Change is upon us. According 2008 data from the U.S. Dept of Labor (DOL) Bureau of Labor Statistics, most of the 2.8 million employed nurses are working in hospitals. While the DOL projects that the demand for nurses will require over a half million new positions by 2018, nurses are more likely to be hired in non-acute care settings including primary care offices, home care, and long-term care facilities. There are a number of factors contributing to this trend including: the aging population, increased access to healthcare, and advances in healthcare technology. As more people are living longer, there is a greater need for continuing care beyond hospital discharge and services to manage chronic conditions and disabilities. Healthcare reform is going to provide more individuals with access to primary care and preventive care who couldn’t afford it in the past. As the science and technology of healthcare advances, more patients are opting for less invasive diagnostics and surgeries that reduce length of stay in hospitals or eliminate the need for an admission.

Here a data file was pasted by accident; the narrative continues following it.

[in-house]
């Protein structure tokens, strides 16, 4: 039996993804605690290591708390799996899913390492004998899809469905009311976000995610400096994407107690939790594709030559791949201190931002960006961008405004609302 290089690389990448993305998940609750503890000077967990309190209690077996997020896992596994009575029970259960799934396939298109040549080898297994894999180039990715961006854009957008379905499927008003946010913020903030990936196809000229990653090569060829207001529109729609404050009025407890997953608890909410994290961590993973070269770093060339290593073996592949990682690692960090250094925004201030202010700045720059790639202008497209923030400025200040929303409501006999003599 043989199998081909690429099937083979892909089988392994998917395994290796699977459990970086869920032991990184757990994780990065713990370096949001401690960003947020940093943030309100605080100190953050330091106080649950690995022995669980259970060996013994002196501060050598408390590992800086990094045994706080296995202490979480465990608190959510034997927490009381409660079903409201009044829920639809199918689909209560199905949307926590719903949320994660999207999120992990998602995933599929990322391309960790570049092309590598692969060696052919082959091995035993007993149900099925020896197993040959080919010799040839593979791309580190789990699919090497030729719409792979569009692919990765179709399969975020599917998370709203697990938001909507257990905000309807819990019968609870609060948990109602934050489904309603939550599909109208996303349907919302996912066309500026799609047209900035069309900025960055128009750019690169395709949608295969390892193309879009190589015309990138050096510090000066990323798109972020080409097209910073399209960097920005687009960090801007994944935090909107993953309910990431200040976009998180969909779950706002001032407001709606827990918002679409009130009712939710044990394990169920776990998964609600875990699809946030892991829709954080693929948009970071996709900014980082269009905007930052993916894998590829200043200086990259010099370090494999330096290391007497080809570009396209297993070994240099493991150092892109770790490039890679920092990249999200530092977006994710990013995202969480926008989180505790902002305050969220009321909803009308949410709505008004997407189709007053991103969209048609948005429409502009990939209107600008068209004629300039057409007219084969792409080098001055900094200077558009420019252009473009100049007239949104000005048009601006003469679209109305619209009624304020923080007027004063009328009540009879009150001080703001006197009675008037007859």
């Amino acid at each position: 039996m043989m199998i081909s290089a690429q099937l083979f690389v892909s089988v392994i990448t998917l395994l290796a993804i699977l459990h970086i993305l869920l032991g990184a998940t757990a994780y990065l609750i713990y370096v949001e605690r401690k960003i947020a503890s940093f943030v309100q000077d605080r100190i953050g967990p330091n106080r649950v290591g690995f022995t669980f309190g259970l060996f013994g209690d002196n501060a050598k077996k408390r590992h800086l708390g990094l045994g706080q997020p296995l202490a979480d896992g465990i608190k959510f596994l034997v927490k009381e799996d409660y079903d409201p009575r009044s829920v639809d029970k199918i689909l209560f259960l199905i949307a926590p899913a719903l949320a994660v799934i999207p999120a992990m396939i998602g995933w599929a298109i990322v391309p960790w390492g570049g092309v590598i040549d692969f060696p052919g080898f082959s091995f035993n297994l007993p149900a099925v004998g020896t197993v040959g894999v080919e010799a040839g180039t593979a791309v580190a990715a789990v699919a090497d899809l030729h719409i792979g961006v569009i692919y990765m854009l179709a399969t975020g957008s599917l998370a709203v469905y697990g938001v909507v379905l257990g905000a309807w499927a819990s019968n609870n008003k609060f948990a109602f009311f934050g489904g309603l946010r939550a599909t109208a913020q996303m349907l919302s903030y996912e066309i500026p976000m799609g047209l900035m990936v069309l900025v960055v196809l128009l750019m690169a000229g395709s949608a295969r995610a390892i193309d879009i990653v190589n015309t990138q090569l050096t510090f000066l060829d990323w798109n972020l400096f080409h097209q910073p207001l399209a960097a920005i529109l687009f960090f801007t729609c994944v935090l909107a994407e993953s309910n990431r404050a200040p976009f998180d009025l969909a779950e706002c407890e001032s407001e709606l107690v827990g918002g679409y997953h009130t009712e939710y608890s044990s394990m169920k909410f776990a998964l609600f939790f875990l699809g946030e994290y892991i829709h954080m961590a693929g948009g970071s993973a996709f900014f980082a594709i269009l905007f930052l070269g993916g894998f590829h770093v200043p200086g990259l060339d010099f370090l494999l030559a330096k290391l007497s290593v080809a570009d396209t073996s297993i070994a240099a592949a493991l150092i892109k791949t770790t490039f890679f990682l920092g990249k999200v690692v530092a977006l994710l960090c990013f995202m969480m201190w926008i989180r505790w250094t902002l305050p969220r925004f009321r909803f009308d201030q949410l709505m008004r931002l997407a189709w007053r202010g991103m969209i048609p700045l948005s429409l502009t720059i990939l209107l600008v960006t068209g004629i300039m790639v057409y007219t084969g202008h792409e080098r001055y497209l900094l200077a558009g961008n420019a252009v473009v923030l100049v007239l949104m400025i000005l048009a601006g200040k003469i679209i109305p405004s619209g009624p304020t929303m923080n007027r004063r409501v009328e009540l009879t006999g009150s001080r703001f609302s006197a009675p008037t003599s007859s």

Instead of mourning the loss of hospital jobs, nurses should retool their careers for the new and expanded opportunities. The following are examples of education and skills that may prepare nurses for the future.
Return to graduate school and become a nurse practitioner to fill the demand for primary care providers.
Earn wound ostomy and continence nursing certification to fill the need for WOCNs in wound care clinics and in home care.
Obtain certification in infusion nursing or insertion or peripherally inserted central catheters (PICC) to meet the requirements of home infusion services or clinics that provide blood components, chemotherapy and other I.V. medications.
Of course there are many more skills and certifications that nurses could acquire that will position them well in the future job market. Regardless of nurses’ current roles or work settings, they should stay in tune with the trends and embrace change by continually developing contemporary skills and credentials.
By Karen Innocent, MS, RN, CRNP, ANP-BC, CMSRN